Four months ago, I was grossly overweight, had triglyceride and cholesterol levels of nearly 400, and received reports that my liver function tests exceeded the normal range by 25%. Experiencing numbness in my face and foot, I checked into the emergency room at a local hospital fearing that I might have been experiencing a stroke. I don't think I had a stroke since I was released after an overnight stay, but my admittance to Hunterdon Medical Center in 19126, New Jersey changed my life.

After ten years of knowing that I had diabetes, I had regressed to a position of taking three daily potent time release pills to manage my glucose levels in spite of my sincere efforts to manage the disease as carefully as possible. I found that as my pill intake increased so did my glucose levels. Still, my doctors continued to increase the medicine's dosage in spite of my discussions with them about articles in the New York Times and other publications revealing that the drug could potentially cause heart failure and kidney disease. One doctor dismissed the articles and touted the benefits of taking the drugs, again weighing such "benefits" against the deleterious effects of the disease.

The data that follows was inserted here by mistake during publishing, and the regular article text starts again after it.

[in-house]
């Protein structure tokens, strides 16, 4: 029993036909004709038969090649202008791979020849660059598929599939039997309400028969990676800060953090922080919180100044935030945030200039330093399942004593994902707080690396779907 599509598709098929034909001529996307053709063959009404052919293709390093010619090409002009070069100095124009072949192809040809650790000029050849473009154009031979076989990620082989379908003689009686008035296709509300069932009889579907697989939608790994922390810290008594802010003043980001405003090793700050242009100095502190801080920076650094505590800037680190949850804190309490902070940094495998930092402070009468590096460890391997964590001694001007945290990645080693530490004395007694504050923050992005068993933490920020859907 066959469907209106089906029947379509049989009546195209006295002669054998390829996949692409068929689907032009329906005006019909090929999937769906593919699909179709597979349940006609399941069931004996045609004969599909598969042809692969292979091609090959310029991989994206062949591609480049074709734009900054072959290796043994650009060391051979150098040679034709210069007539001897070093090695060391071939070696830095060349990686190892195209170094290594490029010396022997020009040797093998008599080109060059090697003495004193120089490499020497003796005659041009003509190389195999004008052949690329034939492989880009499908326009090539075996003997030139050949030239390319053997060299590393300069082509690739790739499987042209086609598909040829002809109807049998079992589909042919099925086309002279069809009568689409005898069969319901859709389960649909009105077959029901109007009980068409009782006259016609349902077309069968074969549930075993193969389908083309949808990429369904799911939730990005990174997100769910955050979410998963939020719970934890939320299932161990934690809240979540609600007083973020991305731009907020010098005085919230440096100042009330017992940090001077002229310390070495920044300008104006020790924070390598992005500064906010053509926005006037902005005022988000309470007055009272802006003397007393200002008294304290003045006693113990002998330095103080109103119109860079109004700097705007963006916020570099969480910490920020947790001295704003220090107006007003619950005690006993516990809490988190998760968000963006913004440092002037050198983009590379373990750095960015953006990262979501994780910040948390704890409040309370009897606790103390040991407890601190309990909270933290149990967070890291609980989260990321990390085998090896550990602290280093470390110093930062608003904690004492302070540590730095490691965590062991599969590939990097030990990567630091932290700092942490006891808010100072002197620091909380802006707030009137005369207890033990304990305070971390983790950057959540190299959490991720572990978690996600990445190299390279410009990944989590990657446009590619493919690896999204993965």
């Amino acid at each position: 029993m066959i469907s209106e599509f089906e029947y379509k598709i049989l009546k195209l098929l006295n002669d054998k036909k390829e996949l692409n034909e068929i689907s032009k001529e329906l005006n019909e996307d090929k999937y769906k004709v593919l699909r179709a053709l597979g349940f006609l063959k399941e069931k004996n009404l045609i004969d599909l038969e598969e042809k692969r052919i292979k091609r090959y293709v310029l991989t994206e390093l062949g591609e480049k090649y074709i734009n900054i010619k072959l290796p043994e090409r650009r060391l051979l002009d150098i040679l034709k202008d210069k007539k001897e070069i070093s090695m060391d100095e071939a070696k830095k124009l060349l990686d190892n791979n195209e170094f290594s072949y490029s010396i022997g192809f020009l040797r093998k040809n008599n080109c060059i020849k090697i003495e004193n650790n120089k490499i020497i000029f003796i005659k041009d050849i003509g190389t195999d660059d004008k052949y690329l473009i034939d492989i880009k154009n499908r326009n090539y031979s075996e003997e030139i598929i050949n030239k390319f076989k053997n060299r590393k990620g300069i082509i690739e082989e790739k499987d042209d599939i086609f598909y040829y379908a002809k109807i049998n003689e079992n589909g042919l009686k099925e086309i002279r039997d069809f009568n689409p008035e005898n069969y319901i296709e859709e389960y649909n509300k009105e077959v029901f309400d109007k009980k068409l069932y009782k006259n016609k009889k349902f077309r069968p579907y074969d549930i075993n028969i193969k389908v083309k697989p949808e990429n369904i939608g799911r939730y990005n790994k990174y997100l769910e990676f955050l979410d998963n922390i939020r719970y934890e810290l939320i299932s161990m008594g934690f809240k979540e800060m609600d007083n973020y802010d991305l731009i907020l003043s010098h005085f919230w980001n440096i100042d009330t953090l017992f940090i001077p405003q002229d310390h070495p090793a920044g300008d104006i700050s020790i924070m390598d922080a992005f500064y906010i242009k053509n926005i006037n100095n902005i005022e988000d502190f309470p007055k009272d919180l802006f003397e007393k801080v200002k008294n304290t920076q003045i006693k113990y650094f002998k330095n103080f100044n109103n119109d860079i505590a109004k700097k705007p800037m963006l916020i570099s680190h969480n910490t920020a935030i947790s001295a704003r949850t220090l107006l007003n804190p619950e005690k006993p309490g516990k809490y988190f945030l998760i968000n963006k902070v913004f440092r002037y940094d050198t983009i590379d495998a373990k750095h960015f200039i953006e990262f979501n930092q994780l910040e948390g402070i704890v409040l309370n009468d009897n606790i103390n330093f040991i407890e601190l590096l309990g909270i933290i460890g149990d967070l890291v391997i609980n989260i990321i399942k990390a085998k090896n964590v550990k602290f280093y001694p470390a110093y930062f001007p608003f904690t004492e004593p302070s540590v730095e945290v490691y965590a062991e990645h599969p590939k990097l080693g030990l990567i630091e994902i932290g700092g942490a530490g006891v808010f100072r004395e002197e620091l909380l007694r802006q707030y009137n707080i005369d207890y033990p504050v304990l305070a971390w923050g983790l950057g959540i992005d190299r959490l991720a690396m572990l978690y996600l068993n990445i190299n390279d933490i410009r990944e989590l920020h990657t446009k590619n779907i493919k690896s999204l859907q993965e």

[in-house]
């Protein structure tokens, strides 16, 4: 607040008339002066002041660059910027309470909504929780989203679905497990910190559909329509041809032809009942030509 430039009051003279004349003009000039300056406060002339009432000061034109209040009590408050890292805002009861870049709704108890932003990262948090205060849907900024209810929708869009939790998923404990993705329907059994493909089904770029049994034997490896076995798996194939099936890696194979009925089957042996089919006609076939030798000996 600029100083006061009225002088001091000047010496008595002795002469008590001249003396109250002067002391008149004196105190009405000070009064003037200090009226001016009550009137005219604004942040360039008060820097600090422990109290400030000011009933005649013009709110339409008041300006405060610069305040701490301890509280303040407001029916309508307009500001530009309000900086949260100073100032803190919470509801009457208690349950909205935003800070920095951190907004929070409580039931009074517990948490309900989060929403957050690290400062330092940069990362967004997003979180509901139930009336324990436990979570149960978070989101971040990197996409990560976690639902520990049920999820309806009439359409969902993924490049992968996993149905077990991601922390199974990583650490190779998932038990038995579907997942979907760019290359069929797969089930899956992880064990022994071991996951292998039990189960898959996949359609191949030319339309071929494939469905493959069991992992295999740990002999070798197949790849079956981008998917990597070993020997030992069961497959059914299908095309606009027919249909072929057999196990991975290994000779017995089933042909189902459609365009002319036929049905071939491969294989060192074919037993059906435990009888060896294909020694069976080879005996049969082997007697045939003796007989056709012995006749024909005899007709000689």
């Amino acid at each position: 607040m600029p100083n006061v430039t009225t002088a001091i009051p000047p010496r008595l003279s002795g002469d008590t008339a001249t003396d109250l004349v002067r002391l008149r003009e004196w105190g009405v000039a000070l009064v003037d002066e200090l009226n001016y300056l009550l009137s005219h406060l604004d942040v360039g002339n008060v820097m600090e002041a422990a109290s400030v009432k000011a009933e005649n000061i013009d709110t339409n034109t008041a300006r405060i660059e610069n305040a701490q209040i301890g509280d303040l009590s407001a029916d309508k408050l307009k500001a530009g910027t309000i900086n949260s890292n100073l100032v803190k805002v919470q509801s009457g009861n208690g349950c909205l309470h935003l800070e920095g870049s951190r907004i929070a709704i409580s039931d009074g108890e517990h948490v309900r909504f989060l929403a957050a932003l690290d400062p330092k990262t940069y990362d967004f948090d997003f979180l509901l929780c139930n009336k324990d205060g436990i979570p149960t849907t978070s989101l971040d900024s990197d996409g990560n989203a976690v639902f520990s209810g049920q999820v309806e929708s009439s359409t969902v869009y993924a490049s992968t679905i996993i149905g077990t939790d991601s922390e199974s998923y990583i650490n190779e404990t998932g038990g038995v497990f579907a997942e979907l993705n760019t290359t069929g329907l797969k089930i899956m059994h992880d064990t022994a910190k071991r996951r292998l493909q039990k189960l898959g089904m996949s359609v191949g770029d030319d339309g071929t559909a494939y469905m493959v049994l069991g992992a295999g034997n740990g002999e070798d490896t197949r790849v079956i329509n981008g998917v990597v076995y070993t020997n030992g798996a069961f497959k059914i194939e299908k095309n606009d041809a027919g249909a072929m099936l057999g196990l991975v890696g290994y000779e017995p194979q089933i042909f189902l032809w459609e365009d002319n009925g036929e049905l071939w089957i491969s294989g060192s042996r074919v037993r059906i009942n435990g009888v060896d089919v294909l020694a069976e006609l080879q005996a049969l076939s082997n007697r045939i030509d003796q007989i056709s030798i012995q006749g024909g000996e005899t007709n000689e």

The pills prescribed to lower my triglycerides and cholesterol levels ravaged my body with pain since I was among the small percentage of patients who cannot safely tolerate statin drugs. Still, the doctor who prescribed the drugs kept changing the prescriptions to other statins, which caused the same symptoms.

As I noted the drugs' potential side effects that I had read about on the Internet, my doctor at the time advised me, "Stay off the Internet. You need to take these or suffer the consequences." Then, he gave me several packets of Baycol. Of course, Baycol was removed from the market because of its serious side effects! Luckily, I had graciously taken the packets but never ingested them.